Bake for 5 minutes, then reduce heat to 350F and continue baking until a toothpick entered into the center of a muffin comes out clean, about 35 minutes in all.
Remove from the oven and cool completely on a cooling rack. Enjoy.
This tart is easy and tasty and I’m excited to share the recipe below, but first I’m going to recap some interesting going-ons that have been happening here in New York!
Last weekend was pretty eventful—I attended the Hudson Valley Wine & Food Fest, and I also had a real-time, in-person viewing of one of the most controversial happenings in sports, ever: The US Open Women’s Final.
But first, I’m going to recape the Hudson Valley Wine & Food Fest! I had the honor of attending as a guest of Filippo Berio, your favorite olive oil brand that is now tackling the ready made pesto market. It was a balmy Fall morning with temperatures in the low 50s! I had a great time meeting with the brand reps and mingling with the festival attendees. I also took an awesome quiz to discover my “pesto-nality.” I wasn’t even surprised when i got “classic”—I can be pretty traditional!
As much fun as the festival was, it was just hours after that shocking US Open Women’s final where Naomi Osaka defeated Serena Williams in straight sets. Being able to attend the US Open is one of my favorite perks of living in New York City. I had an inkling that Serena would make it to the finals, so I purchased my tickets about a week before the big event. I was so excited that both she AND Naomi Osaka made it to the finals. (I had been a fan of Naomi since the beginning of the tournament.) I thought this would be a win-win for me as a spectator!
But, as the match went on, strange things started happening. Unlike most sporting events, there’s no announcer speaking clearly; nor is there any way to see what’s happening on a scoreboard. All I could see was Serena talking to the umpire. I texted my dad, who I knew was watching from home, to see what was going on. And that’s how I learned about the debacle that was unfolding… via text message from my dad who was 2,000 miles away… even though I was just feet away. In fact, no one in the stadium knew what was happening. They never even showed close up video of anyone’s face, or the now-infamous racquet smashing. We were all clueless! Needless to say, the event was pretty upsetting for all involved, including us spectators. I was happy to wine & food fest my cares away the net day.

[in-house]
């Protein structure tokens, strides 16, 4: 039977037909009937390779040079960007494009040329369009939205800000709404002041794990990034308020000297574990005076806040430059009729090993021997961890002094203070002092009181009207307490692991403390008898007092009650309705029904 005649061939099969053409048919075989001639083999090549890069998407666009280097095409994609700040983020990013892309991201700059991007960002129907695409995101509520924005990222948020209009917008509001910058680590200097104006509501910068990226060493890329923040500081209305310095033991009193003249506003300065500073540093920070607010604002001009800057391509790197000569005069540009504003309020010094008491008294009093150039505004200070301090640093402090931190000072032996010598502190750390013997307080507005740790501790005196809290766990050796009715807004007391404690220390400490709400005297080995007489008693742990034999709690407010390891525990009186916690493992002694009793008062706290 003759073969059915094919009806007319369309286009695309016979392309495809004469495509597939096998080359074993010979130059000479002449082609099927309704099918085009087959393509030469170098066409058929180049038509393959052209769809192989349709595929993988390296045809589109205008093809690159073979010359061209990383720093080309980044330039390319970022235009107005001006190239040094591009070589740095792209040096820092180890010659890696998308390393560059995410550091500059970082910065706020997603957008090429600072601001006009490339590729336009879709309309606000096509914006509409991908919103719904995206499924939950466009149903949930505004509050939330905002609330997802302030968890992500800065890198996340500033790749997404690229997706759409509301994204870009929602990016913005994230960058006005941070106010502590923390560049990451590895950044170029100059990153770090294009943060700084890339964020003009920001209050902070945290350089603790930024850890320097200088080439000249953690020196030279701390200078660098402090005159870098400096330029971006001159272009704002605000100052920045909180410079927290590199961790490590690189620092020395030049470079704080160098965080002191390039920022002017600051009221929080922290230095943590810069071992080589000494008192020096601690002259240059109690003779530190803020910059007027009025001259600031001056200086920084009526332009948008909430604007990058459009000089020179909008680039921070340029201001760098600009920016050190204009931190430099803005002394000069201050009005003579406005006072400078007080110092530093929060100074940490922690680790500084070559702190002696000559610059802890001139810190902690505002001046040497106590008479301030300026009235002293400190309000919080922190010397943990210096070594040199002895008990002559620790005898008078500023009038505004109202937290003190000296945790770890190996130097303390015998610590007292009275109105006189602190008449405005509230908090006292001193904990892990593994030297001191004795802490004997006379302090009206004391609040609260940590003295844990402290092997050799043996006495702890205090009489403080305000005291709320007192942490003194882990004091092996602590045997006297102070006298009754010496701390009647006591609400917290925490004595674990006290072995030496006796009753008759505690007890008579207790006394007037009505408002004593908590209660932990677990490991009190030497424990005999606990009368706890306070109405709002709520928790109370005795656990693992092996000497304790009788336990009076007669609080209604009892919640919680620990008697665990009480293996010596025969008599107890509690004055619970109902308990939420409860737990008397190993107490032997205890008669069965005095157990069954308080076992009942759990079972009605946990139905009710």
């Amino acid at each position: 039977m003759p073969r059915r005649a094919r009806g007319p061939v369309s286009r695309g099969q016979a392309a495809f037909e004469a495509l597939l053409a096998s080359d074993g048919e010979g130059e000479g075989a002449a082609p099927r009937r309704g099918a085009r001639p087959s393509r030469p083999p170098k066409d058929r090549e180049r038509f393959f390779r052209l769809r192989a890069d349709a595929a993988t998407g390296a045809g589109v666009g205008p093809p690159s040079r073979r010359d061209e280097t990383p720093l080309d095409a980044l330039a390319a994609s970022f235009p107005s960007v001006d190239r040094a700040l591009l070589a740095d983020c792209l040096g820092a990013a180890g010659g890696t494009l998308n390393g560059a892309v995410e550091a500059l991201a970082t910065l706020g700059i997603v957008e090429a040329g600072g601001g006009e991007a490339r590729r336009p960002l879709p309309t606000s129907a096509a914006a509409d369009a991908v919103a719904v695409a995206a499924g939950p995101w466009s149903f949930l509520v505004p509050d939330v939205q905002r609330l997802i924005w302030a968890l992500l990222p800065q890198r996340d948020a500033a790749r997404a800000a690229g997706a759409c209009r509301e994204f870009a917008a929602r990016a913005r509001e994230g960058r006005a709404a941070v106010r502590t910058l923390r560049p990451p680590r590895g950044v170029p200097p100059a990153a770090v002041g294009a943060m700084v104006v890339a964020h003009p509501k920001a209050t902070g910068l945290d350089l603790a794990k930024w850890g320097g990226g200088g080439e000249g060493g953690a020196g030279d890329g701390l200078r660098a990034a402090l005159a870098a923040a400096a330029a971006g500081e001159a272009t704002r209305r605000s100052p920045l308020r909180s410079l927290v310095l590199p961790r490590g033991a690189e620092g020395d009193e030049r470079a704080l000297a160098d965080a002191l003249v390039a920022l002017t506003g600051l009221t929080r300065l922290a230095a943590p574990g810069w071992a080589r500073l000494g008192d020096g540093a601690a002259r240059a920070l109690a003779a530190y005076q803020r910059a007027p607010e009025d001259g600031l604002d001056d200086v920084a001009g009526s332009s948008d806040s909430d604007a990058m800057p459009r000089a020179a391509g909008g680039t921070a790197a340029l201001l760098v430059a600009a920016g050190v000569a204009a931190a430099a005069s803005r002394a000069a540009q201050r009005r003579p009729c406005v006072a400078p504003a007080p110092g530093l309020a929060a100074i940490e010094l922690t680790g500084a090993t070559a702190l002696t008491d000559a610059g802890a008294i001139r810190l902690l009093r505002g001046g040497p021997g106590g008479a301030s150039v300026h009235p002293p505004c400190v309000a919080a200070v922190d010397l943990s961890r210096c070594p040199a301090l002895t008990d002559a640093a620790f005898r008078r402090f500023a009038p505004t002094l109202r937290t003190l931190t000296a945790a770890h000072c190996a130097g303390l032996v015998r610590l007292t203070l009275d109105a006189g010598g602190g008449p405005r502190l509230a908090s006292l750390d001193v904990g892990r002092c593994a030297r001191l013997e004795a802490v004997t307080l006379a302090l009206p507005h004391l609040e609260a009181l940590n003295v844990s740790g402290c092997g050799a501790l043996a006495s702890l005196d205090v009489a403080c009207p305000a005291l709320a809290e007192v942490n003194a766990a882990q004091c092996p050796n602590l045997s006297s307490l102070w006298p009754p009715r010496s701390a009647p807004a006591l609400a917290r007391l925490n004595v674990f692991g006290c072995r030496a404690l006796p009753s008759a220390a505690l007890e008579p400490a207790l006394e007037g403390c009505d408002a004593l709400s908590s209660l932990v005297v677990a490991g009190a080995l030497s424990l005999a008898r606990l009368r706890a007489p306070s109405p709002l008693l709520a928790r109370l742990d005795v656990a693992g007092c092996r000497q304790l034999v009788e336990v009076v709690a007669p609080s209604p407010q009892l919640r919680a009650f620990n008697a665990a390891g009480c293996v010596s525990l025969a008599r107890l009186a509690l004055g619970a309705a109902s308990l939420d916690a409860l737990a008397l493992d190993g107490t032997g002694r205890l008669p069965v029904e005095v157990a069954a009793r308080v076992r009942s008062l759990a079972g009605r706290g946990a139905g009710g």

And now for this tart of puff pastry covered with Filippo Berio Sun Dried Tomato Pesto, fresh goat cheese and fresh asparagus! This tart is super easy to make, and full of flavor. During the Hudson Valley Wine & Food Fest, I had a chance to taste the various Filippo Berio flavors - from Tomato Ricotta Pesto, to Classic and even Olive Pesto. The sun dried tomato pesto is perfect for this tart because the flavor packs a punch. And it pairs perfectly with the fresh goat cheese and asparagus. I have been known to make own puff pastry a time or two before (like here), but these days, I appreciate a good shortcut!
To make this tart, defrost the puff pastry according to its directions, prick the pastry all over with a fork, smear 1/3 cup pesto all over, sprinkle with 1/2 cup crumbled goat cheese, and line 1 pound of trimmed asparagus that has been tossed in olive oil. Refrigerate for about 30 minutes. While the tart is resting, preheat the oven to 400F (It’s very important that the oven is hot when you are baking puff pastry!)
Remove the tart from the refrigerator and bake for about 20 minutes. The crust should be golden, and the asparagus should be cooked through. The aroma of basil, sun dried tomatoes and asparagus will waft through your kitchen!
Asparagus Pesto Tart Recipe
1 sheet of puff pastry
1/3 cup Filippo Berio Sun Dried Tomato Pesto
1/2 cup crumbled goat cheese
1 pound asparagus, trimmed
salt and pepper
Preheat the oven to 400F. Sprinkle flour on the work surface. Place a sheet of thawed puff pastry on the work surface (you can also place the puff pastry on parchment paper). Prick the pastry all over with a fork.
Cover the pastry with the pesto in an even, thin layer. Sprinkle the goat cheese on top in an even layer. Lastly, toss the trimmed asparagus with olive oil, and line the apsaragus on top of the goat cheese. Bake in a preheated oven for about 20 minutes, until the puff pastry is golden and the asparagus is cooked through. Remove from the oven and place on a wire rack. Sprinkle with salt and pepper. Serve warm.